lagoon elenasquareeyesOne night three strangers meet on the beach outside Lagos. Adaora, a marine biologist, Anthony, a world-famous rapper, and Agu, a troubled solider – three people who feel alone in the world who are suddenly going to become bound together. When a meteorite hits the ocean and a tidal wave pulls them into the water, they discover a whole new world and people. Together with the mysterious and shapeshifting alien Ayodele, they are on a race against time to save the city and themselves.

Lagoon was an interesting read. It combines science fiction and what could be a typical “alien invasion” story with the politics, religion and folklore. Having a story about an alien encounter in any country that’s not the USA is unusual, and the author blends the people of Nigeria and this amazing event together. The people act like anyone would, they are scared, some are violent, some turn to religion, but it’s the language used in Lagoon that makes it different.

Lagoon was a bit tough to read some times. It jumps around from different characters without always giving you any indication who the character is. When you follow the four main characters Adaora, Anthony, Agu and Ayodele it’s easy to follow and they are great characters to read about but then there’s sometimes people who you are with for only a chapter or two which is a bit odd and disjointing. Adaora was my favourite character (she’s smart and level-headed which I liked a lot) but even she couldn’t pull me through it sometimes. I especially had trouble when there were chapters from the perspective of characters who spoke in Pidgin English, it was a language that I had to really concentrate on understanding. Also some characters and actions, while understandable because they were scared of a potential alien threat, were frustrating which put me off.

The writing in Lagoon is something you’ll either love or hate. While it is mainly written in the third person there’s also chapters written in the first and second person which always feel a bit weird when you get to them. That does seem to be intentional though as the whole book is weird and the creatures you see briefly are often strange and unnatural. Also while the writing is often pretty simple the way it uses a lot of magical realism and symbolism makes things feel unsettling.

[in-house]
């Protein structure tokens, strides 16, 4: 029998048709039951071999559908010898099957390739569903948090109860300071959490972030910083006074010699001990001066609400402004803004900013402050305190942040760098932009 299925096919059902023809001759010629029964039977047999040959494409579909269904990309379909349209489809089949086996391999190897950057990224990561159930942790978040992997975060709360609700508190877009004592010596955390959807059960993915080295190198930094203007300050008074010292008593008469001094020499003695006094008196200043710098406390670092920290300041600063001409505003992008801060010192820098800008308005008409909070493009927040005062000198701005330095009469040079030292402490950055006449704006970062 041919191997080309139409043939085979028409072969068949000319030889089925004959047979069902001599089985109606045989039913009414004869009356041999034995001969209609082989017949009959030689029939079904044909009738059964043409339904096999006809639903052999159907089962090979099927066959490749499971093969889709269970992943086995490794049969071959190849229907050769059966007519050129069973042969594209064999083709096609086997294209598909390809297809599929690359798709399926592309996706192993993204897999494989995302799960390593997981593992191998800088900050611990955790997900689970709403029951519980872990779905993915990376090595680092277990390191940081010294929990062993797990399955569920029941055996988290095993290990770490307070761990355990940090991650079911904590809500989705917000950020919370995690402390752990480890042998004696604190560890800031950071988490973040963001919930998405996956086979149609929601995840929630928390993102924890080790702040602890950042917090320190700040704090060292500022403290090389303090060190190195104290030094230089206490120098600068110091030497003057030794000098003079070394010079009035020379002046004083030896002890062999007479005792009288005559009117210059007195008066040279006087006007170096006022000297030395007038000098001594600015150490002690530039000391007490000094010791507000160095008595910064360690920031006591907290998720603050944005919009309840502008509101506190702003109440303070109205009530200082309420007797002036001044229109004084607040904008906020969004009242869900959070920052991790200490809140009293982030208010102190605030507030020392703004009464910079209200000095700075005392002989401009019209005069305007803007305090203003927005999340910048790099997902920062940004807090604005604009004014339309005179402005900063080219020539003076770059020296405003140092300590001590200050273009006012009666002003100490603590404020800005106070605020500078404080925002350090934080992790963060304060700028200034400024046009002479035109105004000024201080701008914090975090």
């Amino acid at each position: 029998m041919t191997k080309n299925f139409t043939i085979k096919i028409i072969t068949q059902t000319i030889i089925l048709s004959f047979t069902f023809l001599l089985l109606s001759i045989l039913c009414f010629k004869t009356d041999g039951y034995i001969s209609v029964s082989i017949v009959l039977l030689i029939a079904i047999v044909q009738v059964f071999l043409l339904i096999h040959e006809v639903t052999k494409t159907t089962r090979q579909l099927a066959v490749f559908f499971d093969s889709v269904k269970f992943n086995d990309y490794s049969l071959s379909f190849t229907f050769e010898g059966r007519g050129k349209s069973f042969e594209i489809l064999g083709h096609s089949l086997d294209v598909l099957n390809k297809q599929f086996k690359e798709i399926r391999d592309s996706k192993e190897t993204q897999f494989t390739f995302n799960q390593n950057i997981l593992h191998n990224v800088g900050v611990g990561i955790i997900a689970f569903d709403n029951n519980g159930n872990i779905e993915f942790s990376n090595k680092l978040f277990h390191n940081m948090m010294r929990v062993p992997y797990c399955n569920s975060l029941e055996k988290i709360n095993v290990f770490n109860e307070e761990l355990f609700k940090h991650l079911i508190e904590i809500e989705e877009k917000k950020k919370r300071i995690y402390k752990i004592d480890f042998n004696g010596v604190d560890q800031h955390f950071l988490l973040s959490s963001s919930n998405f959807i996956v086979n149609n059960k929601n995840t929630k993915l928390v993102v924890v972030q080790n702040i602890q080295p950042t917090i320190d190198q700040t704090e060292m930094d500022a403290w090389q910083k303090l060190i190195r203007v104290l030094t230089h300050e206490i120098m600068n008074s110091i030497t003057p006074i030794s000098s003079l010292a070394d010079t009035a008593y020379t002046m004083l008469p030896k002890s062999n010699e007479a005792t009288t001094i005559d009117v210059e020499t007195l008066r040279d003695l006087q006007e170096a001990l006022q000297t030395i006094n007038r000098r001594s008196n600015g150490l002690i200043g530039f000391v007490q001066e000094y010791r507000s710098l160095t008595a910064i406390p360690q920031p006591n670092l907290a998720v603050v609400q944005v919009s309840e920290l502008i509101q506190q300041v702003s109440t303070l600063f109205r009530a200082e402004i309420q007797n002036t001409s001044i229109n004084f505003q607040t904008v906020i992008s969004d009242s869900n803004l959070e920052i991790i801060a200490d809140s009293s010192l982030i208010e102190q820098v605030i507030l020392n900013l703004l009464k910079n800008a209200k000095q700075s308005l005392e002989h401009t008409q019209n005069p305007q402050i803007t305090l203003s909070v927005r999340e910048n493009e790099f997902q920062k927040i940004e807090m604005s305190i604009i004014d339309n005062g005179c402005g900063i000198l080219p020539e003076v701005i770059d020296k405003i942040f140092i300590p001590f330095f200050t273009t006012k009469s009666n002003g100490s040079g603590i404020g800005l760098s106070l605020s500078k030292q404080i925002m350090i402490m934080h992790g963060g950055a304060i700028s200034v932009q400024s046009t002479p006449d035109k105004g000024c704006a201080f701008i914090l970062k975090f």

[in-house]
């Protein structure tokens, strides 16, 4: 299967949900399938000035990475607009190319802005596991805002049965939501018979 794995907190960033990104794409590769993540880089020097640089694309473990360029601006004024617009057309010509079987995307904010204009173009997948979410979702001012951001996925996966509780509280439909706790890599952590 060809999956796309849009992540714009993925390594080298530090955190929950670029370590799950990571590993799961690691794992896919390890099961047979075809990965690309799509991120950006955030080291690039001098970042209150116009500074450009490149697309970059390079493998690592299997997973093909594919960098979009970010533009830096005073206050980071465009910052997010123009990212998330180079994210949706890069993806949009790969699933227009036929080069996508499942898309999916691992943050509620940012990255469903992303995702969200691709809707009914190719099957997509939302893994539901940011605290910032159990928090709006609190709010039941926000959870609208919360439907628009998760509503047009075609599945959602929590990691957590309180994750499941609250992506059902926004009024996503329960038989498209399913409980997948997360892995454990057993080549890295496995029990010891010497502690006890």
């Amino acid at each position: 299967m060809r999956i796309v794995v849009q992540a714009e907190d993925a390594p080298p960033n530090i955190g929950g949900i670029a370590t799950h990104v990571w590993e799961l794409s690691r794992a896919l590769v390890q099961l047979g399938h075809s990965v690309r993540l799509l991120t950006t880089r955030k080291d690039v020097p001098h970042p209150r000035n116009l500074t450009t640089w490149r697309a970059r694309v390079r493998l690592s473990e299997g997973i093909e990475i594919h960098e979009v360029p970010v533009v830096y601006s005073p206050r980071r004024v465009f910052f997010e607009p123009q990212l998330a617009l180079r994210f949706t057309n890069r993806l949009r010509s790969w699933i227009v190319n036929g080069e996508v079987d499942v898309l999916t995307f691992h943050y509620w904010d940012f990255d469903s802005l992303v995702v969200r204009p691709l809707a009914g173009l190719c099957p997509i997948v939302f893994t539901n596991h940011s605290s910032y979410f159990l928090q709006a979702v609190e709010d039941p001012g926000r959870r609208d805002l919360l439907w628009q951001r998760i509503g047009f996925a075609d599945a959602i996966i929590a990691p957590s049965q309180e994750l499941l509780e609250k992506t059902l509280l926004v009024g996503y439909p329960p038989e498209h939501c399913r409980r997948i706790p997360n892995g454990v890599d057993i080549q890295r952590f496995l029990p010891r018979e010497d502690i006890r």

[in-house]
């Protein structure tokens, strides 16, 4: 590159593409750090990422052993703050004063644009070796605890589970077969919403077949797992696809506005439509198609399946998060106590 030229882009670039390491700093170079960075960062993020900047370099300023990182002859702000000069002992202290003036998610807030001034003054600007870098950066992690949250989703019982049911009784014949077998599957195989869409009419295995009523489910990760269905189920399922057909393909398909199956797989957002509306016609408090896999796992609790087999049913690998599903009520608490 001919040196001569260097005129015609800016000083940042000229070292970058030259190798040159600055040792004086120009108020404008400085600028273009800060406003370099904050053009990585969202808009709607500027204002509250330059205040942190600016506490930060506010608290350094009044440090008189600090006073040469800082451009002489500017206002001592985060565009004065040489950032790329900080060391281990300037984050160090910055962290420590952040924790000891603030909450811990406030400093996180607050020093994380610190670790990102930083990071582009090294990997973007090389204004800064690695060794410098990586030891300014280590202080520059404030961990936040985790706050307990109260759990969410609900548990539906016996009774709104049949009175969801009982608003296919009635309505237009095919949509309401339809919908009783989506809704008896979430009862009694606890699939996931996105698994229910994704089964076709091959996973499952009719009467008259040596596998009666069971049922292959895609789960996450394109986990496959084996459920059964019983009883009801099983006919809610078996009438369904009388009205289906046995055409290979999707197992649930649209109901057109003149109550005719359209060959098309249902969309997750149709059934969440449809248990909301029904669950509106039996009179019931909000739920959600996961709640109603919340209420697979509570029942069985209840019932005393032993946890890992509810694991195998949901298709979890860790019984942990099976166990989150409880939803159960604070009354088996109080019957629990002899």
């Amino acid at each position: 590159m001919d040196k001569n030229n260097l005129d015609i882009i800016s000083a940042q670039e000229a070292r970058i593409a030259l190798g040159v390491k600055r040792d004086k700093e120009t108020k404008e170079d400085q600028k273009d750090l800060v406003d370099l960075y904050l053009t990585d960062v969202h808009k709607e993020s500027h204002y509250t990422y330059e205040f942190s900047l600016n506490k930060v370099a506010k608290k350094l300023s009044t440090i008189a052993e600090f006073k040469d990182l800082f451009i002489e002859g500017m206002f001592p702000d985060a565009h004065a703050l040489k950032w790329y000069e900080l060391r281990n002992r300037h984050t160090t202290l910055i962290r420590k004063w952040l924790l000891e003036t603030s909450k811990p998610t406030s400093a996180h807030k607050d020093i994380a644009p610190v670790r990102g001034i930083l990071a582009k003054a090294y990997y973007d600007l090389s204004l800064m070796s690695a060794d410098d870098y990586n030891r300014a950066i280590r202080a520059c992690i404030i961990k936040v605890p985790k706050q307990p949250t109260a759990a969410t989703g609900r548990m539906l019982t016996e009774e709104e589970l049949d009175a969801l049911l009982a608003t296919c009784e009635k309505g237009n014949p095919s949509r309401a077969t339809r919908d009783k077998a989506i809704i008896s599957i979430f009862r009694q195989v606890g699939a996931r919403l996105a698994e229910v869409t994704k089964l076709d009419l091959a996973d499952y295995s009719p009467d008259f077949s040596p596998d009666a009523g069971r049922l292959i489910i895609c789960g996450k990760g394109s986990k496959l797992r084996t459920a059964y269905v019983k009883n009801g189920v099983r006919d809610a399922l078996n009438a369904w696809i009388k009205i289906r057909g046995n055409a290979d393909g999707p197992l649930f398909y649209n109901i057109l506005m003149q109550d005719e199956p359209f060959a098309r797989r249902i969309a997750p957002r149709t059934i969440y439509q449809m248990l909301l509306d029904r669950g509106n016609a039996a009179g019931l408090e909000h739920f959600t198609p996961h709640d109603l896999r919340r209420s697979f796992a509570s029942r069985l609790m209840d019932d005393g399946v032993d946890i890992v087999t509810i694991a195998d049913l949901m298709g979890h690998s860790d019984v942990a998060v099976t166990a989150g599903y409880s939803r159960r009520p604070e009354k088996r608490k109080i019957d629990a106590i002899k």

Lagoon is a sci-fi book full of magical realism and odd creatures, it won’t be for everyone and I found it a bit tough to get through at times, but it does have some wonderful ideas. 3/5.

FRIDAY 56: Lagoon by Nnedi Okorafor

The Friday 56 is a weekly meme hosted by Freda’s Voice. The aim is to share a few sentences of a book (whether it’s the one you’re currently reading or not) so other people might be enticed to pick it up.

Here’s the rules:

– Turn to page 56 or 56% in your eReader
– Find any sentence, (or few, just don’t spoil it)
– Post it.
– Add the url of your post to the Linky on Freda’s most recent post.

lagoon elenasquareeyes

Something wasn’t right about what Moziz was saying but he wasn’t sure what it as. But he felt Moziz was right, what he’d seen in the video was just a woman. She looked like a slightly older version of his sister, even. She had to be harmless. She’d be easy to kidnap.

That was from page 56 of the paperback of Lagoon by Nnedi Okorafor